4 Tips for Adjusting Your Training Budget to Streamline Onboarding

By: Bob Paulsen on January 7, 2016

4 Tips for Adjusting Your Training Budget to Streamline Onboarding

Nationwide, money spent on employee training in the United States in 2015 jumped 14.2 percent to $70.2 billion, according to a report by Training magazine. However, this number doesn’t mean companies are being frivolous with training budgets—most still expect money to be spent wisely and with a measurable ROI. And as many training specialists know, budgets might require occasional trimming and creative solutions, because doing more with less is always a goal and sometimes an unexpected directive …

One training area that can often be made more efficient, both operationally and from a budgetary standpoint, is onboarding. The first days of a new hire’s employment is so important to how he or she will engage in the job and be productive, both immediately and in the long term. Spending less while enjoying a better return not only will help a lean budget, but also will set the stage for success deep into employees’ tenures. Here are four tips for adjusting a training budget to streamline the onboarding process:

1. Ditch the paper

Some companies still hand new employees training manuals—thick volumes collected in three-ring binders—and expect the hires to learn the processes contained within. This approach is ripe for cost savings, the kind delivered by mobile training solutions in which workers learn on tablets such as an iPad or Surface. Ditching paper helps your training budget by reducing the expense of buying, storing, updating, and disposing of all those printed manuals. Moreover, hires respond better to digital content, thus embracing their new jobs sooner and reducing the likelihood they will leave after a few weeks. Decreased turnover means decreased onboarding, thus providing a boost to your training budget.

2. Let the managers manage

Often, the onboarding process relies too much upon managers, who must either pull themselves away from other important duties or work extra hours to show hires the ropes. Besides being inefficient for managers’ schedules, this approach can also be disjointed for the new employee, who might be forced to sit around in a back office, waiting for someone run the training—and thus decreasing the odds that the learning will stick. With mobile training software, managers are not devoting as much time to onboarding. Furthermore, with the best solutions, hires can send questions to offsite trainers and HR specialists, which saves even more time for immediate supervisors.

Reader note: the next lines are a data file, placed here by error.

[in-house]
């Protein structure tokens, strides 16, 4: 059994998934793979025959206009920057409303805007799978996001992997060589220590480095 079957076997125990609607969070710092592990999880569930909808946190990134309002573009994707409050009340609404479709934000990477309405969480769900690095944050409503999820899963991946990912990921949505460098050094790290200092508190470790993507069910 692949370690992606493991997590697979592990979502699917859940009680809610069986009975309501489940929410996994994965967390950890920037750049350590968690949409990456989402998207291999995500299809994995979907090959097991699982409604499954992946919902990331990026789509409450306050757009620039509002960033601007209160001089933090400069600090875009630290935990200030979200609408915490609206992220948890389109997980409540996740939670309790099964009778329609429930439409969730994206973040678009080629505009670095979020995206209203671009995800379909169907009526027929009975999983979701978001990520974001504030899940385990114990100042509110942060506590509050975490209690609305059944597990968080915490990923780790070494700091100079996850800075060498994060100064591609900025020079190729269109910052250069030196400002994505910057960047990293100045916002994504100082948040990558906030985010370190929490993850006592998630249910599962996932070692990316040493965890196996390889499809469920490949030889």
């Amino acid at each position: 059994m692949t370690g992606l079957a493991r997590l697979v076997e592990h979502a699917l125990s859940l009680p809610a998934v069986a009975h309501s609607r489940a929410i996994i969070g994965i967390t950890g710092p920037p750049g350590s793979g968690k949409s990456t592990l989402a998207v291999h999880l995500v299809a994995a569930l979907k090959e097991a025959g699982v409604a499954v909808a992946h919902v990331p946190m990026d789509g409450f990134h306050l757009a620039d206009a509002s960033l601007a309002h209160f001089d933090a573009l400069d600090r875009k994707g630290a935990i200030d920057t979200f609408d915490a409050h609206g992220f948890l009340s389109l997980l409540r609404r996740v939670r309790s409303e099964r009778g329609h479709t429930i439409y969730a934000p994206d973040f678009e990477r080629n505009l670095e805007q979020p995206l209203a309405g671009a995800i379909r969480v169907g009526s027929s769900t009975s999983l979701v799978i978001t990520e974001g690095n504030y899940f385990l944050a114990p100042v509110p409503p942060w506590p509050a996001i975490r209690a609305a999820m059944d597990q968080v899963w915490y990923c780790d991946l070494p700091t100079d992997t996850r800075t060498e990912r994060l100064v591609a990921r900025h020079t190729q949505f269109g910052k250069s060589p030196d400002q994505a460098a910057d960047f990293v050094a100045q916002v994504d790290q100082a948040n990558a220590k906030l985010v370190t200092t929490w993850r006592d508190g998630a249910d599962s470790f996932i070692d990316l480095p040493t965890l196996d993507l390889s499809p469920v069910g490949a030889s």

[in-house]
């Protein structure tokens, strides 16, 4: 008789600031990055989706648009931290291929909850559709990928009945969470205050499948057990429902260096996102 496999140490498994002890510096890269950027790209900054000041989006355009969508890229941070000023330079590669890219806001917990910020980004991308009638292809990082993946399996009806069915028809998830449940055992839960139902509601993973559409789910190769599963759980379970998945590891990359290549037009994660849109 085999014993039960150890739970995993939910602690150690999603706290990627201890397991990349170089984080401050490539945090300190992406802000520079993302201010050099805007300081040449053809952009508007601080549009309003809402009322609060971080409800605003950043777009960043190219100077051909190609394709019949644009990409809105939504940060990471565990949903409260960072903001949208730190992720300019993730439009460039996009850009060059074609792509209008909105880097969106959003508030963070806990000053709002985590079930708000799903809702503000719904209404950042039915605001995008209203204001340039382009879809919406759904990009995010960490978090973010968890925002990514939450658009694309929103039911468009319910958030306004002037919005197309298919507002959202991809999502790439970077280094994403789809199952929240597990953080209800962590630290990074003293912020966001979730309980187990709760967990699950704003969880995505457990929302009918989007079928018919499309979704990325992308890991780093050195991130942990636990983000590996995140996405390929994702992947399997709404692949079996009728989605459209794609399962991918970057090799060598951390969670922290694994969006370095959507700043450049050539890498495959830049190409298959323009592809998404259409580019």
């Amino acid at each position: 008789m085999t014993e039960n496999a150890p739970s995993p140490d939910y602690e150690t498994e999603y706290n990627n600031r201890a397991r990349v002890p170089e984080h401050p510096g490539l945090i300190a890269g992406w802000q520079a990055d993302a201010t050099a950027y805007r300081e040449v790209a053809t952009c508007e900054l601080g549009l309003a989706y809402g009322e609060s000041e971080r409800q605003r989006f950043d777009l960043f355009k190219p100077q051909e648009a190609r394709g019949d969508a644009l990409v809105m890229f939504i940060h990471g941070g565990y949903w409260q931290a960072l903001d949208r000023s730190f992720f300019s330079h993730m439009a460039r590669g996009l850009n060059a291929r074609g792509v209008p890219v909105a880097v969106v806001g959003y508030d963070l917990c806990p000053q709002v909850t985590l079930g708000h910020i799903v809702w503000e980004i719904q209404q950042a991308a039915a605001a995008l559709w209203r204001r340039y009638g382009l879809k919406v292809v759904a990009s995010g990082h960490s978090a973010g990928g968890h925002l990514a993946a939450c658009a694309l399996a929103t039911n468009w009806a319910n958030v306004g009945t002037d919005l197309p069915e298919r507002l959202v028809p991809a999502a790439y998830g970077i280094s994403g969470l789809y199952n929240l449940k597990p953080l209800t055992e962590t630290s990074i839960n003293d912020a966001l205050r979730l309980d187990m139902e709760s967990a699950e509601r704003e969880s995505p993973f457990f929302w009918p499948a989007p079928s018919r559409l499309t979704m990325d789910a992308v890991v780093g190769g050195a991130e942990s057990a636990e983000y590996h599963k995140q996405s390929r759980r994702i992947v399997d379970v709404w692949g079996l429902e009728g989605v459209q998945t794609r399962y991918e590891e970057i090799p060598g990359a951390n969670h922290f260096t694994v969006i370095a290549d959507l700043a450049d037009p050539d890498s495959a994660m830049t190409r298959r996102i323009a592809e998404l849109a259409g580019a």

3. Embrace automatic updates

Making training content available on tablets has its advantages, but without an innovative solution driving this strategy, companies can find themselves unintentionally adding to their training budgets. Banks of iPads or Surfaces are great and efficient resources … until you need to update the content on them, which might require plugging in the devices, uploading files, double-checking that the transfer occurred, and then completing the sync and unplugging. Obviously, the process is not time-efficient, isn’t easy on the hardware, and ultimately cuts into your budget. Quality mobile training solutions automatically update tablets, without any effort from the end-user, and even when the devices are asleep. This feature helps ensure the most current content is available for onboarding new hires.

4. Promote self-directed training

As already stated, reducing the manager’s role from the onboarding process can save money. But managers aren’t the only ones who don’t have much time for training—other employees might be tasked with helping hires. The results might be mixed: Some workers are great teachers, others not so much, and you never know how a new employee will respond to the approach. As effective as shoulder-to-shoulder training should be, self-directed learning comes with an efficiency that is difficult to consistently replicate with other strategies. Hand a hire a tablet, and let the dynamic training content do the rest.

How much pressure do you feel to keep training budgets down?

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